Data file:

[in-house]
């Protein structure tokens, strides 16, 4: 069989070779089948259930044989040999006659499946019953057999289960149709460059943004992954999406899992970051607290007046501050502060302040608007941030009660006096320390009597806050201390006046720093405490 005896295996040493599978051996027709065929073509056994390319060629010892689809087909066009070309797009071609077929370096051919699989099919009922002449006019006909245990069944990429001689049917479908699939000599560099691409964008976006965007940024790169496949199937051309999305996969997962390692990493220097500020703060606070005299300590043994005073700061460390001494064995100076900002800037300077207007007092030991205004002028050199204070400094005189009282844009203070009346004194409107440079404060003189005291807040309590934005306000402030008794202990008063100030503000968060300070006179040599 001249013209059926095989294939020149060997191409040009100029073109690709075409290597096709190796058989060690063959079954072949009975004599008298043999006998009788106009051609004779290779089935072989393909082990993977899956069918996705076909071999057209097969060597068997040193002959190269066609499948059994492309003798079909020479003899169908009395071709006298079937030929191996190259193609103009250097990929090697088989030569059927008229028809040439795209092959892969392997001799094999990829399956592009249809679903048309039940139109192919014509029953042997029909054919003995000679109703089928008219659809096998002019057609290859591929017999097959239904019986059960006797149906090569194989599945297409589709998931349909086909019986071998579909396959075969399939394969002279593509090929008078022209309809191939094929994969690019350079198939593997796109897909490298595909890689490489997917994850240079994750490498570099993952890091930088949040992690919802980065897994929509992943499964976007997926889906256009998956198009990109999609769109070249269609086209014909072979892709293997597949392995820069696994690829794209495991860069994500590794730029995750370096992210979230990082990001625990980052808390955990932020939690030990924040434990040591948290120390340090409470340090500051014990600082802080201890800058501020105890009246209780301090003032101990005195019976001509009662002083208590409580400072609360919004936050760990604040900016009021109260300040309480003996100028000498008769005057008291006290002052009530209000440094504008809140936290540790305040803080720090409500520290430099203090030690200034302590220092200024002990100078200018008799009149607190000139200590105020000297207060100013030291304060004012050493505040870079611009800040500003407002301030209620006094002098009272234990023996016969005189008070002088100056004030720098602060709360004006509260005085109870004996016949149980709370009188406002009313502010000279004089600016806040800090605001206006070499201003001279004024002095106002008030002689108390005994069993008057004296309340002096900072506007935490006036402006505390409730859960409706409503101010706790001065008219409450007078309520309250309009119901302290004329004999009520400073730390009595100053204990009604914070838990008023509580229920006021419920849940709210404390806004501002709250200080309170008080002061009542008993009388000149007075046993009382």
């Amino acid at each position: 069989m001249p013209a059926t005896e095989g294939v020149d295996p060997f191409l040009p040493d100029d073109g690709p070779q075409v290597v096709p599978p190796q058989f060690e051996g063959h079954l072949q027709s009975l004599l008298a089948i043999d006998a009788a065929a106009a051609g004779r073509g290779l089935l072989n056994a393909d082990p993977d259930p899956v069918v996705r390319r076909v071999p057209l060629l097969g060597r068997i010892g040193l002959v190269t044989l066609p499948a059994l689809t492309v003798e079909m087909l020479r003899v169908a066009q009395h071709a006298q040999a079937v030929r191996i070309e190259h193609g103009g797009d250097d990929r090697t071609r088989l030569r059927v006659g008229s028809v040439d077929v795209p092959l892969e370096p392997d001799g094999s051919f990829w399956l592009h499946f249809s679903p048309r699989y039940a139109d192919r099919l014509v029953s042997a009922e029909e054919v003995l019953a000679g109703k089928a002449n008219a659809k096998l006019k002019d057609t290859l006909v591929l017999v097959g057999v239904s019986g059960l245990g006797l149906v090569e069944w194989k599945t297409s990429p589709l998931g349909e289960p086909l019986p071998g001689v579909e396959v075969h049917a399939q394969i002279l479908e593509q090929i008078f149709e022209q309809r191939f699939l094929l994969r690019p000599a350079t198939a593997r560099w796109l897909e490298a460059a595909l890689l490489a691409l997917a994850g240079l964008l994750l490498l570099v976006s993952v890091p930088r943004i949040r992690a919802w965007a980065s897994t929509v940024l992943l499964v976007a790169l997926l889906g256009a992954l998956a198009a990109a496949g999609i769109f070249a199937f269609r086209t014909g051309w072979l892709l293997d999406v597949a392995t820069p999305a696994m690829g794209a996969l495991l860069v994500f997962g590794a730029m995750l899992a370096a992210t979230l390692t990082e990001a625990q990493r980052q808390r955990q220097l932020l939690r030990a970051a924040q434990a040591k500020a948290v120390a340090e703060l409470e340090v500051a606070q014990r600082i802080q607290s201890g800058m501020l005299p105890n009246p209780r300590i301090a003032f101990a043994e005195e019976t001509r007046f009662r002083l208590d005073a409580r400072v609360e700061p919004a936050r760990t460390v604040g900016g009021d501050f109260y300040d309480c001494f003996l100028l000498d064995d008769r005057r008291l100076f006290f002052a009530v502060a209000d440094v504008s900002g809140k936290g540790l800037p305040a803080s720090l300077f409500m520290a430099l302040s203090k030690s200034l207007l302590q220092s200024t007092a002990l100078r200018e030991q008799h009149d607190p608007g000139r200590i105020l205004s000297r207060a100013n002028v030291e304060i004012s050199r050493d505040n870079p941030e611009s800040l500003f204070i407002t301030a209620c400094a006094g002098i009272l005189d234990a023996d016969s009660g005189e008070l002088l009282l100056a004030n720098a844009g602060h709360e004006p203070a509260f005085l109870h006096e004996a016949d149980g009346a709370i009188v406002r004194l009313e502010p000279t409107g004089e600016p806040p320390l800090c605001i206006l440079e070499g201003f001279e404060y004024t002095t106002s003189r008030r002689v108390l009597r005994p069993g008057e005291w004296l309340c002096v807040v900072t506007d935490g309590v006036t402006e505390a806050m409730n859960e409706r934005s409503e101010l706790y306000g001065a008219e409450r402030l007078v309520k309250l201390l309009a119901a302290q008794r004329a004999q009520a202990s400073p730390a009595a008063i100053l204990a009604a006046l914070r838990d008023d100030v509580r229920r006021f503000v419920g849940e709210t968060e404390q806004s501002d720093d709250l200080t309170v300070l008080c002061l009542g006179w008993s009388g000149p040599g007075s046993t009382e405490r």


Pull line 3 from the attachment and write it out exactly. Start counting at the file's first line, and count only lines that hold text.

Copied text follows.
């Amino acid at each position: 069989m001249p013209a059926t005896e095989g294939v020149d295996p060997f191409l040009p040493d100029d073109g690709p070779q075409v290597v096709p599978p190796q058989f060690e051996g063959h079954l072949q027709s009975l004599l008298a089948i043999d006998a009788a065929a106009a051609g004779r073509g290779l089935l072989n056994a393909d082990p993977d259930p899956v069918v996705r390319r076909v071999p057209l060629l097969g060597r068997i010892g040193l002959v190269t044989l066609p499948a059994l689809t492309v003798e079909m087909l020479r003899v169908a066009q009395h071709a006298q040999a079937v030929r191996i070309e190259h193609g103009g797009d250097d990929r090697t071609r088989l030569r059927v006659g008229s028809v040439d077929v795209p092959l892969e370096p392997d001799g094999s051919f990829w399956l592009h499946f249809s679903p048309r699989y039940a139109d192919r099919l014509v029953s042997a009922e029909e054919v003995l019953a000679g109703k089928a002449n008219a659809k096998l006019k002019d057609t290859l006909v591929l017999v097959g057999v239904s019986g059960l245990g006797l149906v090569e069944w194989k599945t297409s990429p589709l998931g349909e289960p086909l019986p071998g001689v579909e396959v075969h049917a399939q394969i002279l479908e593509q090929i008078f149709e022209q309809r191939f699939l094929l994969r690019p000599a350079t198939a593997r560099w796109l897909e490298a460059a595909l890689l490489a691409l997917a994850g240079l964008l994750l490498l570099v976006s993952v890091p930088r943004i949040r992690a919802w965007a980065s897994t929509v940024l992943l499964v976007a790169l997926l889906g256009a992954l998956a198009a990109a496949g999609i769109f070249a199937f269609r086209t014909g051309w072979l892709l293997d999406v597949a392995t820069p999305a696994m690829g794209a996969l495991l860069v994500f997962g590794a730029m995750l899992a370096a992210t979230l390692t990082e990001a625990q990493r980052q808390r955990q220097l932020l939690r030990a970051a924040q434990a040591k500020a948290v120390a340090e703060l409470e340090v500051a606070q014990r600082i802080q607290s201890g800058m501020l005299p105890n009246p209780r300590i301090a003032f101990a043994e005195e019976t001509r007046f009662r002083l208590d005073a409580r400072v609360e700061p919004a936050r760990t460390v604040g900016g009021d501050f109260y300040d309480c001494f003996l100028l000498d064995d008769r005057r008291l100076f006290f002052a009530v502060a209000d440094v504008s900002g809140k936290g540790l800037p305040a803080s720090l300077f409500m520290a430099l302040s203090k030690s200034l207007l302590q220092s200024t007092a002990l100078r200018e030991q008799h009149d607190p608007g000139r200590i105020l205004s000297r207060a100013n002028v030291e304060i004012s050199r050493d505040n870079p941030e611009s800040l500003f204070i407002t301030a209620c400094a006094g002098i009272l005189d234990a023996d016969s009660g005189e008070l002088l009282l100056a004030n720098a844009g602060h709360e004006p203070a509260f005085l109870h006096e004996a016949d149980g009346a709370i009188v406002r004194l009313e502010p000279t409107g004089e600016p806040p320390l800090c605001i206006l440079e070499g201003f001279e404060y004024t002095t106002s003189r008030r002689v108390l009597r005994p069993g008057e005291w004296l309340c002096v807040v900072t506007d935490g309590v006036t402006e505390a806050m409730n859960e409706r934005s409503e101010l706790y306000g001065a008219e409450r402030l007078v309520k309250l201390l309009a119901a302290q008794r004329a004999q009520a202990s400073p730390a009595a008063i100053l204990a009604a006046l914070r838990d008023d100030v509580r229920r006021f503000v419920g849940e709210t968060e404390q806004s501002d720093d709250l200080t309170v300070l008080c002061l009542g006179w008993s009388g000149p040599g007075s046993t009382e405490r």